Investment Comparison Between Apartment Buildings and Single Family Homes

A lot of the investors that I work with have some experience investing in single family homes but they want to know more about some of the advantages and disadvantages of investing in apartment buildings. The following lists are not meant to be exhaustive lists detailing every single advantage and disadvantage of investing apartment building and single family homes. 

                                                                          Photo Credit:   Bigger Pockets

                                                                          Photo Credit: Bigger Pockets

The lists are just meant to reflect some of my own observations on each type of investment property. Also, these lists assume that the investor is buying the apartment building or single family home investment for the purposes of holding over an extended period of time. The lists don’t consider other investment techniques such as flipping.

Advantages of Apartment Building Investments

  • Lower cost per unit than single family homes.
  • Greater cash-on-cash return. Traditionally, apartment buildings offer a greater return than single family homes.
  • Foreclosures! All of the families who have been displaced because of foreclosure are going to have to live somewhere! And most likely they will live in apartments.
  • You start profiting instantly. You benefit from positive cash flows from day one. And you can live off that income, so you don’ have to go to a job everyday.
  • You can afford a property manager. You can actually cut down your property management costs and headaches by hiring a company that specializes in apartment building management. Never talk to a tenant again
  • It is easier to get seller financing. Apartment building owners are generally more financially astute and are more willing to help you finance the property. It is even possible to get 100% financing.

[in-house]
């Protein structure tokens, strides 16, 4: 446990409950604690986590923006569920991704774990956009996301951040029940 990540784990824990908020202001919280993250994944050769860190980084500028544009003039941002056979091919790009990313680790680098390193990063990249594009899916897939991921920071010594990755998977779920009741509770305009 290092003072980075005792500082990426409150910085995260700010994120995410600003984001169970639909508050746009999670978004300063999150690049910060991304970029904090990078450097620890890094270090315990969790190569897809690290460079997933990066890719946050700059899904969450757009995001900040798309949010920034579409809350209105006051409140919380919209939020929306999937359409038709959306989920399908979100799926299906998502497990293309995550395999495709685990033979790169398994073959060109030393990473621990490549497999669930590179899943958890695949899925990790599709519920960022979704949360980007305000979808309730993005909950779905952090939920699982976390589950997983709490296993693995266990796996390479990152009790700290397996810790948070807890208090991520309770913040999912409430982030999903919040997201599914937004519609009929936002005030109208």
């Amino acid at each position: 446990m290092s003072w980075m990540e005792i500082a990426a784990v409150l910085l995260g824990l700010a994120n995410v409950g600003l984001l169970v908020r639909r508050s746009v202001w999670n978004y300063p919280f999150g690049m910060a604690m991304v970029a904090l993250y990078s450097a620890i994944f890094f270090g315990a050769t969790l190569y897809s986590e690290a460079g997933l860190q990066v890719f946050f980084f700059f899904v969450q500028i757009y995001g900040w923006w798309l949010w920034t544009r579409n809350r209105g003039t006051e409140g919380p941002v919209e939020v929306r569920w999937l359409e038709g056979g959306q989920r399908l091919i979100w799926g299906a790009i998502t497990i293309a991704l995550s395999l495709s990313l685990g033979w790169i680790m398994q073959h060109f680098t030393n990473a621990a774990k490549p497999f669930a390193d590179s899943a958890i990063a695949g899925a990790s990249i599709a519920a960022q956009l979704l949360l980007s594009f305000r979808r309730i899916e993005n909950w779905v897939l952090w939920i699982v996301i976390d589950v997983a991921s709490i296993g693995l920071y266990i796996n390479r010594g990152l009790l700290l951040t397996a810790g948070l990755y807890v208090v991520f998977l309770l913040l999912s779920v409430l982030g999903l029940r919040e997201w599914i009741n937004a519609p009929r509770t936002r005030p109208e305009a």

• Apartment buildings can appreciate faster than houses. Strong demand in metro areas with limited apartment vacancies can cause prices to soar.
  • Pay HALF the taxes you now pay. Standard tax rates of 30-50% don’t apply. You will be able to pay the capital gains rate of 15% by buying and holding.

Advantages of Single Family Home Investments

  • Lower start up costs. The down payment on an investment house can be extremely low. Some investors are able to obtain cash back at closing.
  • Financing for single family homes is readily available.
  • The acquisition costs are less then an apartment building. Generally, you do not have to perform an environmental survey or pay expensive out of pocket fees prior to closing.
  • If your rent is priced right, it can be very easy to keep a single family home rented and to keep vacancy rates low.
  • Many single family home investment properties will attract longer term tenants, such as families with kids.
  • There is the potential to buy single family investment homes from desperate sellers thereby acquiring the investment at below market value.

Disadvantages of Apartment Building Investments

  • High start up costs.
  • Larger tenant turnover.
  • High maintenance and management costs.
  • Generally you will have to put down a 20% down payment.
  • Your great FICO score won’t help you very much when qualifying for a loan.
  • You need to educate yourself to determine how to identify a profitable opportunity.
  • There could be hidden maintenance costs you did not perceive or anticipate that could adversely effect your investment returns.
  • High out of pocket fees and expenses are required when qualifying you apartment investment deal with a commercial lender.

Disadvantages of Single Family Home Investments

  • The cost per unit is usually higher.
  • If you lose your tenant then your cash flow goes to zero.
  • Prices in the residential market can fluctuate wildly.
  • You may be required to belong to a Home Owners Association.
  • Because of the higher unit cost, cash flow is lower.
  • Maintenance costs can be excessivEach unit has its own roof.
  • The taxes and insurance, per unit, can be much higher.
  • The replacement value is higher.


Article Resource: Bigger Pockets